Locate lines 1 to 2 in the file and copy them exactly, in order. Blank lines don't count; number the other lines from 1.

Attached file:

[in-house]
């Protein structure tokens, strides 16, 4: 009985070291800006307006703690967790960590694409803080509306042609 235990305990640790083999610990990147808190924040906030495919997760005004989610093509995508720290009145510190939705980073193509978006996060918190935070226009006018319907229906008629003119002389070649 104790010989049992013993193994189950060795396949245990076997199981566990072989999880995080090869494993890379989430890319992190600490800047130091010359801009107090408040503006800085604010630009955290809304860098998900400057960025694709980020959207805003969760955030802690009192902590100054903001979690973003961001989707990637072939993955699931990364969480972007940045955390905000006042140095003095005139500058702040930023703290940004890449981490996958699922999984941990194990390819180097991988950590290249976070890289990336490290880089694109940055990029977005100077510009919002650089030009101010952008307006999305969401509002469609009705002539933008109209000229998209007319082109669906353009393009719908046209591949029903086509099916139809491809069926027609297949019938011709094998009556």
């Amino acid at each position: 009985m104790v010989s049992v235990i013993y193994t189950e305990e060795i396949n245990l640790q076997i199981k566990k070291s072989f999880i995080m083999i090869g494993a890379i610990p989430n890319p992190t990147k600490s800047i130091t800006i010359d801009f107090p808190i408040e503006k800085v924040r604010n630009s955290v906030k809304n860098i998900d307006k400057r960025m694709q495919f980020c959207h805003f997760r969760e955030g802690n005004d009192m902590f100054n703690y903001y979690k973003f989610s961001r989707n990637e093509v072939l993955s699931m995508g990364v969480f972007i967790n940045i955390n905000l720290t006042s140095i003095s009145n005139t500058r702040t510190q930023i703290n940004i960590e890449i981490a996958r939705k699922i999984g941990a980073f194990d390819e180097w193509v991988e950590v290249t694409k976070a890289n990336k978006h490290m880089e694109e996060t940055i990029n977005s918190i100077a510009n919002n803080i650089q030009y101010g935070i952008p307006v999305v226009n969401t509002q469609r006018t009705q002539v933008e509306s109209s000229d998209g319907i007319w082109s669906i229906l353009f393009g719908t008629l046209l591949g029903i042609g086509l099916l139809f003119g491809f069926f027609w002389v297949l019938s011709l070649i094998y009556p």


[in-house]
């Protein structure tokens, strides 16, 4: 009985070291800006307006703690967790960590694409803080509306042609 235990305990640790083999610990990147808190924040906030495919997760005004989610093509995508720290009145510190939705980073193509978006996060918190935070226009006018319907229906008629003119002389070649 104790010989049992013993193994189950060795396949245990076997199981566990072989999880995080090869494993890379989430890319992190600490800047130091010359801009107090408040503006800085604010630009955290809304860098998900400057960025694709980020959207805003969760955030802690009192902590100054903001979690973003961001989707990637072939993955699931990364969480972007940045955390905000006042140095003095005139500058702040930023703290940004890449981490996958699922999984941990194990390819180097991988950590290249976070890289990336490290880089694109940055990029977005100077510009919002650089030009101010952008307006999305969401509002469609009705002539933008109209000229998209007319082109669906353009393009719908046209591949029903086509099916139809491809069926027609297949019938011709094998009556």